- Taking reasonable steps to ensure that the organization’s compliance program is followed and its effectiveness is periodically evaluated;
- Promoting and enforcing the program consistently throughout the organization by using appropriate incentives and corresponding disciplinary measures; and
- Taking reasonable steps to respond appropriately to improper conduct and to prevent similar conduct.
Although EPLI, D&O, and crime and fidelity are all insurance policies relating to risks arising from conduct by an insured’s own employees, each covers different situations. First, EPLI liability insurance covers businesses against claims of sexual harassment, discrimination, and wrongful termination, for example, brought by the insured’s own employees. Second, D&O liability insurance covers directors and officers for claims arising from the decisions and actions taken within the scope of those directors’ and officers’ regular duties. Third, crime and fidelity, which is a form of property insurance, covers losses relating to employee dishonesty, such as credit card forgery, computer fraud and theft, and the disappearance or destruction of property.
By applying the seven steps outlined in the federal sentencing guidelines to the specific risks covered by these policies, insurers can provide insureds guidance for building a customized corporate compliance program to allow insureds to take greater control over their own insurance destinies. To lower EPLI risk, for example, the program can implement best practices for handling key employment issues, such as terminations and investigations for claims of sexual harassment, which then can be coupled with regular trainings. To reduce the risks associated with D&O insurance, an effective corporate compliance program could require management to (1) host regular trainings on best practices for governance, (2) provide written documentation of decisions, and (3) hold directors accountable for informed decision-making.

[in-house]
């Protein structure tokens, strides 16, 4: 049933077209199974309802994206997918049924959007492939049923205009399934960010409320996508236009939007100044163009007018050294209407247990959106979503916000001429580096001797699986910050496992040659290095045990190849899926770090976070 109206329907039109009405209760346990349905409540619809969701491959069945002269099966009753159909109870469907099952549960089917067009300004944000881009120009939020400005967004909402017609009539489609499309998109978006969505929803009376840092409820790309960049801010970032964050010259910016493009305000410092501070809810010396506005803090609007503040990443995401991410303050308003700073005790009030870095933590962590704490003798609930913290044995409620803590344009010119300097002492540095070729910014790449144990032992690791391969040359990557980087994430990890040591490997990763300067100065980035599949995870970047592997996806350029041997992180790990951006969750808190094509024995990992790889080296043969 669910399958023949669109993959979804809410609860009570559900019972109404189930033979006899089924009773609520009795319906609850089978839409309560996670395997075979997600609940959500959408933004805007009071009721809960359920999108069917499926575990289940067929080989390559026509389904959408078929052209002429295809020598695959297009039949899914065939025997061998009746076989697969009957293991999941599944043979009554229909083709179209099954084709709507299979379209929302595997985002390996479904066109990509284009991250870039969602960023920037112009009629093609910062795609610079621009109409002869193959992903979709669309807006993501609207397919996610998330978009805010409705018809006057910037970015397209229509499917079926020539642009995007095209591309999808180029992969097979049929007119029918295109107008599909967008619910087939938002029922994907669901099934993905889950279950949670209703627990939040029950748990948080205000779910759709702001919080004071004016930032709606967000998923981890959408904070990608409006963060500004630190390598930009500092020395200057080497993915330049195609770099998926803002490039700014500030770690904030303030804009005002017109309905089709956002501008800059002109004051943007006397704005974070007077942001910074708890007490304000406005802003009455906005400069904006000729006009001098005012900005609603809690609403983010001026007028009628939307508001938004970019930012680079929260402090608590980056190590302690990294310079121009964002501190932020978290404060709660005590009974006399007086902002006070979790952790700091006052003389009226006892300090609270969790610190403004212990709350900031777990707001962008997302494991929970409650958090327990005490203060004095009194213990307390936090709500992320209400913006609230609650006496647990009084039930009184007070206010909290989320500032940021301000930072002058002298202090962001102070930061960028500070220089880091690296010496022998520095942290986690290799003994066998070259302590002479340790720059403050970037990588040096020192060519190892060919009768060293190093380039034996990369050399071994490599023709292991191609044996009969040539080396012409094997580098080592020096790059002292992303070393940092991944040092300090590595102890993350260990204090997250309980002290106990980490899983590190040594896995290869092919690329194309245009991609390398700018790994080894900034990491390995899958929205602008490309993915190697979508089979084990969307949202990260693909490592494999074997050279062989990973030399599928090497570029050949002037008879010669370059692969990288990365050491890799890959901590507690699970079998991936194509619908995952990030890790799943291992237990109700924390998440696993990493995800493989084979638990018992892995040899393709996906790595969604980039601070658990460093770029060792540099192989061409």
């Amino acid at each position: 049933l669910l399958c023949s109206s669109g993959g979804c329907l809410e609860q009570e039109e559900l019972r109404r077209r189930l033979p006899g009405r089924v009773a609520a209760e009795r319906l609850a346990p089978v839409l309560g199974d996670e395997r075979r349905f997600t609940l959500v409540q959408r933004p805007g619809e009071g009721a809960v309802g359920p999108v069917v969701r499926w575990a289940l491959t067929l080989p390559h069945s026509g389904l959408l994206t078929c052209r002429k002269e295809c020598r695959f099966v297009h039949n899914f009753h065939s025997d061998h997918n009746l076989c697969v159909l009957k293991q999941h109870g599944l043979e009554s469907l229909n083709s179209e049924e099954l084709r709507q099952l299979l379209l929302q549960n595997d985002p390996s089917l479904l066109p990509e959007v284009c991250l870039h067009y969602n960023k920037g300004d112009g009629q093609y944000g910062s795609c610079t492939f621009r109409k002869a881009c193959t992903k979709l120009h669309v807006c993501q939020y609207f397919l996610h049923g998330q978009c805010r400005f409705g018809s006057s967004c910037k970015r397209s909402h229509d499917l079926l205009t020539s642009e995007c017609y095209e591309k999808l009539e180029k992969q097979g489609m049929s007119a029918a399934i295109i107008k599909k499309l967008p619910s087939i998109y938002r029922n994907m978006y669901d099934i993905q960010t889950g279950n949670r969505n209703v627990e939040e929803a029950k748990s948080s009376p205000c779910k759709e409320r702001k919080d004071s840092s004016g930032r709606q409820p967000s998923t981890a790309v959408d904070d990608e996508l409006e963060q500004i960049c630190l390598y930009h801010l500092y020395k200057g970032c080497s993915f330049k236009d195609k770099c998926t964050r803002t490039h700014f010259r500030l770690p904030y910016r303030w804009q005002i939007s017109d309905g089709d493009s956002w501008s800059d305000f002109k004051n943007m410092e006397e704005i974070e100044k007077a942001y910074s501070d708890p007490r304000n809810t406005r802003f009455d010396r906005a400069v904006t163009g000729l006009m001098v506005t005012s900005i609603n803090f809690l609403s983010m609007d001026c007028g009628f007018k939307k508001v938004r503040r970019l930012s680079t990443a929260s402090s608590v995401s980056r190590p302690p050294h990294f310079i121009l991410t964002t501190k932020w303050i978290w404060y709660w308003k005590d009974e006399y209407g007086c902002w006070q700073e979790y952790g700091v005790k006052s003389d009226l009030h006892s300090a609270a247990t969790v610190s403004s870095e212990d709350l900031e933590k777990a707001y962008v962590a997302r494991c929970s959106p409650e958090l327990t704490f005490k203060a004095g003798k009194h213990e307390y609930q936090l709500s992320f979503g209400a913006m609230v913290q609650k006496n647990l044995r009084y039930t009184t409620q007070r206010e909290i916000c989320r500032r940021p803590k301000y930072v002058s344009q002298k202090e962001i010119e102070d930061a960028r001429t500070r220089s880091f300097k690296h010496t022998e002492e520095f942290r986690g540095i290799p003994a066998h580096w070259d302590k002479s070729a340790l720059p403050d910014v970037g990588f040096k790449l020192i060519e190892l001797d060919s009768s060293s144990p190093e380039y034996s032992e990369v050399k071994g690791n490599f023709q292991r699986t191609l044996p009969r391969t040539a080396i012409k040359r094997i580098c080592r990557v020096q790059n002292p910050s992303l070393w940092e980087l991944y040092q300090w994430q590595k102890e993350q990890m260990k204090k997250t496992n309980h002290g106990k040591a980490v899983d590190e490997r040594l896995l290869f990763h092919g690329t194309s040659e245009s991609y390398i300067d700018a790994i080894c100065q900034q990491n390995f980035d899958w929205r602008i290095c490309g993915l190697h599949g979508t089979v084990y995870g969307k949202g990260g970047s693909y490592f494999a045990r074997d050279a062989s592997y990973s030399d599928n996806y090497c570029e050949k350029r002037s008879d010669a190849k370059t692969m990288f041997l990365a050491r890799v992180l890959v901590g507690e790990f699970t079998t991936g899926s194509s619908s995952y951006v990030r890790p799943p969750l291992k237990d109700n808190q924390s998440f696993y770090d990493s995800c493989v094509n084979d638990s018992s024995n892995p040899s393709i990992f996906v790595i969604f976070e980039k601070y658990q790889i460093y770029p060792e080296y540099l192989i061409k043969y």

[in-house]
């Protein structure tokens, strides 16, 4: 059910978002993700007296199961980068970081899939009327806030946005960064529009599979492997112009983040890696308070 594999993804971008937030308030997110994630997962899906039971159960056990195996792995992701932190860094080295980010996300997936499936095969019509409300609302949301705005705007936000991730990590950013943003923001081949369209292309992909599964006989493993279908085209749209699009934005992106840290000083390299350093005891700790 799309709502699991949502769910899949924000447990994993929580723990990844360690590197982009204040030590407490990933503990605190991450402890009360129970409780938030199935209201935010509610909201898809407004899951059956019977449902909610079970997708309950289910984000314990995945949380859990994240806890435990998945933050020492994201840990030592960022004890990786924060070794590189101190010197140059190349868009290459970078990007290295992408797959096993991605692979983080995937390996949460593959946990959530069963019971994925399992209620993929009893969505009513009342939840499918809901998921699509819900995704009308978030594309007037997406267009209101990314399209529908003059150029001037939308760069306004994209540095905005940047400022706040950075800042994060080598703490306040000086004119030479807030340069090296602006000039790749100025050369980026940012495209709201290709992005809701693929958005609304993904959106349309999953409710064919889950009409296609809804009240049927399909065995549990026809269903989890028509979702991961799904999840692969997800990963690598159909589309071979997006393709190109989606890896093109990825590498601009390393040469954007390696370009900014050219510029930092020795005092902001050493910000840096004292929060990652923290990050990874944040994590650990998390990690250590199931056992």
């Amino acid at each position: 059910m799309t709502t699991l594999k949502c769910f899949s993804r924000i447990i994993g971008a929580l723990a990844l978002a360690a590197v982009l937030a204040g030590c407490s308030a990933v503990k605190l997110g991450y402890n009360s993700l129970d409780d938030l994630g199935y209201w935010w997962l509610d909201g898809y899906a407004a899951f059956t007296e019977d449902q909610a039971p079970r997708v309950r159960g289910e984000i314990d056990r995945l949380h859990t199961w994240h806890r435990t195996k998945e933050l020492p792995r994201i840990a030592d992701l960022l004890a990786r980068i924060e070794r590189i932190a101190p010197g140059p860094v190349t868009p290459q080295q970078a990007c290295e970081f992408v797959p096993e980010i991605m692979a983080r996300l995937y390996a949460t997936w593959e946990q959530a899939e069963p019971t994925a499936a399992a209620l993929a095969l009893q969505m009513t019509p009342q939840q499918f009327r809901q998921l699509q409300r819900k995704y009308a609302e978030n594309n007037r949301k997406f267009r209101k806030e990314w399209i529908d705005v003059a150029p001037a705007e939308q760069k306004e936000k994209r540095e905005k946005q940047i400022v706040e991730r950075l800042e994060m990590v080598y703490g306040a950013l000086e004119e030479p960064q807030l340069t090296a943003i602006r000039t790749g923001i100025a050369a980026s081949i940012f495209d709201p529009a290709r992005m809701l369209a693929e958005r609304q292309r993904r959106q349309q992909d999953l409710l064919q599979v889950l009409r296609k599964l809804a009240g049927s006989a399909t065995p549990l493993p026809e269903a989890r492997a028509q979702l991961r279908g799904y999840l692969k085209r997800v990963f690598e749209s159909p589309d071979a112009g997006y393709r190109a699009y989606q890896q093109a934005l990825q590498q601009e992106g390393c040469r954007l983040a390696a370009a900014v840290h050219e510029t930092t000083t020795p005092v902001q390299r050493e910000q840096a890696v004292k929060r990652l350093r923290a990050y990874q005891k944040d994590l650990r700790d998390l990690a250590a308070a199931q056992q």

It is important to remember that the key to any successful corporate compliance program is to create something more than a simple "check the box" system. Rather, an effective program flows through a company’s corporate culture, which must elevate compliance and ethical decision-making as non-negotiable.
Collaborating with insureds to help build corporate compliance programs could be the insurance industry’s response to the financial industry’s customer service strategy under the fiduciary standard. It is a novel concept allowing trailblazing insurers to continue reaping great rewards by setting themselves apart as "unique" and by anticipating the business needs of their clients.
1 See 29 CFR 2510.3-21 (fiduciary regulation); 82 FR 16902 (implementation date).
2 For the First Time, Fiduciary Responsibility Tops Plan Sponsors’ Reasons for Hiring Advisors, Fidelity (Aug. 17, 2016), available at https://www.fidelity.com/about-fidelity/institutional-investment-management/fiduciary-responsibility-tops-plan.
3 See Chapter Eight – Sentencing for Organization, Guidelines Manual, U.S. Sentencing Commission (Nov. 1, 2016), available at http://www.ussc.gov/guidelines/2016-guidelines-manual/2016-chapter-8; Evaluation of Corporate Compliance Programs, Fraud Section, Criminal Division, U.S. Department of Justice (Feb. 8, 2017), available at https://www.justice.gov/criminal-fraud/page/file/937501/download.